Smallest identical subset

This has become an important idea in relation to confidentiality, anonymity and pseudonymisation of data.

Details #

The basic idea is that in an anonymised dataset perhaps containing a number of demographic variables the smallest identical dataset is exactly what it says: the size of the smallest group of people whose anonymised data is exactly the same as the other members’ values for the same data. If the number of people in this subset is one it is in principle possible for the person to be identified. I give the silly and very culturally located example of a dataset of medieval people where fields included:
nobility: Y/N
gender: M/F (it probably would have been binary)
physical disability: Y/N
nature of disability: free text
The smallest identical subset might be well above one for the first three variables but add “hunchback” as the value of the last variable and you are probably down to n = 1 and able to map the other data (Machiavellianism score?) to Richard of Bordeaux, a.k.a. Richard II (6 January 1367 – c. 14 February 1400)!

It’s a silly example and I’m sure much more 21st C ones can be created but it illustrates the issue and also the way in which free text values can sometimes reduce the size of the smallest identical subset in the data rapidly, often to just one, even sometimes when very few variables are stored.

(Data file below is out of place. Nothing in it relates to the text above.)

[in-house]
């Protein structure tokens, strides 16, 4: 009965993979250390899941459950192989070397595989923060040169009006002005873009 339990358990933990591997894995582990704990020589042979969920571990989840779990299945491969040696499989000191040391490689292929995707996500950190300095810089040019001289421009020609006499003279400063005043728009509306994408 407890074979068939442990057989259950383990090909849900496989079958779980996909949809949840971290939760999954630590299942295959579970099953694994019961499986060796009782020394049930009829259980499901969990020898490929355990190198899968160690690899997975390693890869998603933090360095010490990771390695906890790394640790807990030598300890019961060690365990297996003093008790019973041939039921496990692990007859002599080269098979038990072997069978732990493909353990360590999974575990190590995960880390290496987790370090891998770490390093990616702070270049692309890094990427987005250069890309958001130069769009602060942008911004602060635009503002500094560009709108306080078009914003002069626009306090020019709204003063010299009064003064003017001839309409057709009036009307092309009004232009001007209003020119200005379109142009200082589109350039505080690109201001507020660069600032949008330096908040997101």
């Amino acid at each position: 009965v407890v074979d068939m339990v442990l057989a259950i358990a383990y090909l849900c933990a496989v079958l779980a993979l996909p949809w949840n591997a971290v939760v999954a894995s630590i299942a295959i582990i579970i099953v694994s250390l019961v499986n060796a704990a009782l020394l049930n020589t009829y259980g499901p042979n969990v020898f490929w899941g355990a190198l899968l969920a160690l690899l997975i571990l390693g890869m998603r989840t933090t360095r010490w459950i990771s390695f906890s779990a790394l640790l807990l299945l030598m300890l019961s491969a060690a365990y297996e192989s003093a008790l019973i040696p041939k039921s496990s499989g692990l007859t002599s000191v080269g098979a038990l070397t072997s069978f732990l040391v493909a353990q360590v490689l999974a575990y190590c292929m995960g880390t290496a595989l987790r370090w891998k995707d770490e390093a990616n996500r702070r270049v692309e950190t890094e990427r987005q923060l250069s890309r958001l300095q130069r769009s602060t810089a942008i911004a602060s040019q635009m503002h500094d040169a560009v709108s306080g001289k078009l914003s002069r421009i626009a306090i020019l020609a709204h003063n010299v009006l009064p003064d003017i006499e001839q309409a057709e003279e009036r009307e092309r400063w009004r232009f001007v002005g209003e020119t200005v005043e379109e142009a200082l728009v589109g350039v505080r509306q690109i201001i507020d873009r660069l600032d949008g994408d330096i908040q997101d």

A common rule of thumb is to keep the size of the smallest minimum subset to five or larger if datasets are public. However, even then, a complicating issue may be how much collateral information someone may have. For example, staff, ex-staff, ex-fellow clients may be able to put a smallest identical subset together with other information they may have to be able to identify say, a public figure’s data in a publicly shared routine clinical dataset.

With large, multi-variable datasets, it can be a significant computational challenge, and way beyond human wetware, to identify the smallest identical subsets in data. There is computer software to take on the task though. I’ll link to some examples at a later date.

Try also #

Anonymity & anonymisation
De-anonymisation (points to anonymisation!)
Open data
Research ethics

Chapters #

The general issues of the ethics of managing data well are mentioned in various chapters but these specifics were way beyond the scope of the book … but so important that I am trying to put a good collection of pertinent terms into this glossary.

Online resources #

None currently

Dates #

First created 24.xi.23.

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